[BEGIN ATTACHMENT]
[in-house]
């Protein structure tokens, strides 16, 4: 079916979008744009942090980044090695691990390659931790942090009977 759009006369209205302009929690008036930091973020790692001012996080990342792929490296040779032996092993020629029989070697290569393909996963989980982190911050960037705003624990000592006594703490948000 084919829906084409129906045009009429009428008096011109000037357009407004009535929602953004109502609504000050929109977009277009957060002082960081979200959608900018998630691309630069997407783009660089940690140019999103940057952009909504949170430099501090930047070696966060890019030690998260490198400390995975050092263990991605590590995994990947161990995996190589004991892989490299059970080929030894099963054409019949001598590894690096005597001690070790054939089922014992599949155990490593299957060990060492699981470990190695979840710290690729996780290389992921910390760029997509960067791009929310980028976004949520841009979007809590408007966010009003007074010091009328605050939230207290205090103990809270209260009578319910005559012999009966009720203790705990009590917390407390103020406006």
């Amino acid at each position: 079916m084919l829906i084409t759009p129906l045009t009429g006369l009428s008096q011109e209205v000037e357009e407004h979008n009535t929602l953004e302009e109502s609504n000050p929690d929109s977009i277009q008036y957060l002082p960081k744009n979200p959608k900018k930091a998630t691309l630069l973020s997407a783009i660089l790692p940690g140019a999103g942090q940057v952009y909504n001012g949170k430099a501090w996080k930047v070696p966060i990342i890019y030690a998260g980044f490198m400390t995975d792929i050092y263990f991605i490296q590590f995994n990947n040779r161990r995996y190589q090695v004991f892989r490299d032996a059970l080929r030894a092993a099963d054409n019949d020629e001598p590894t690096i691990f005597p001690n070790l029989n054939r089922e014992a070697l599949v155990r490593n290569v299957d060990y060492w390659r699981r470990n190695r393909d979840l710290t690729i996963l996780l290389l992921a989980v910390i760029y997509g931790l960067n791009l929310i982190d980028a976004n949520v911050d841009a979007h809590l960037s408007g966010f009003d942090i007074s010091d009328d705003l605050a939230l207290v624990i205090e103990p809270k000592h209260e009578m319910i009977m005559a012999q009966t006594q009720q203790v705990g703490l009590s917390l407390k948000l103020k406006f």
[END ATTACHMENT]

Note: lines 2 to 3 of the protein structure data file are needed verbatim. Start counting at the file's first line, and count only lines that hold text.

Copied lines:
């Protein structure tokens, strides 16, 4: 079916979008744009942090980044090695691990390659931790942090009977 759009006369209205302009929690008036930091973020790692001012996080990342792929490296040779032996092993020629029989070697290569393909996963989980982190911050960037705003624990000592006594703490948000 084919829906084409129906045009009429009428008096011109000037357009407004009535929602953004109502609504000050929109977009277009957060002082960081979200959608900018998630691309630069997407783009660089940690140019999103940057952009909504949170430099501090930047070696966060890019030690998260490198400390995975050092263990991605590590995994990947161990995996190589004991892989490299059970080929030894099963054409019949001598590894690096005597001690070790054939089922014992599949155990490593299957060990060492699981470990190695979840710290690729996780290389992921910390760029997509960067791009929310980028976004949520841009979007809590408007966010009003007074010091009328605050939230207290205090103990809270209260009578319910005559012999009966009720203790705990009590917390407390103020406006």
């Amino acid at each position: 079916m084919l829906i084409t759009p129906l045009t009429g006369l009428s008096q011109e209205v000037e357009e407004h979008n009535t929602l953004e302009e109502s609504n000050p929690d929109s977009i277009q008036y957060l002082p960081k744009n979200p959608k900018k930091a998630t691309l630069l973020s997407a783009i660089l790692p940690g140019a999103g942090q940057v952009y909504n001012g949170k430099a501090w996080k930047v070696p966060i990342i890019y030690a998260g980044f490198m400390t995975d792929i050092y263990f991605i490296q590590f995994n990947n040779r161990r995996y190589q090695v004991f892989r490299d032996a059970l080929r030894a092993a099963d054409n019949d020629e001598p590894t690096i691990f005597p001690n070790l029989n054939r089922e014992a070697l599949v155990r490593n290569v299957d060990y060492w390659r699981r470990n190695r393909d979840l710290t690729i996963l996780l290389l992921a989980v910390i760029y997509g931790l960067n791009l929310i982190d980028a976004n949520v911050d841009a979007h809590l960037s408007g966010f009003d942090i007074s010091d009328d705003l605050a939230l207290v624990i205090e103990p809270k000592h209260e009578m319910i009977m005559a012999q009966t006594q009720q203790v705990g703490l009590s917390l407390k948000l103020k406006f």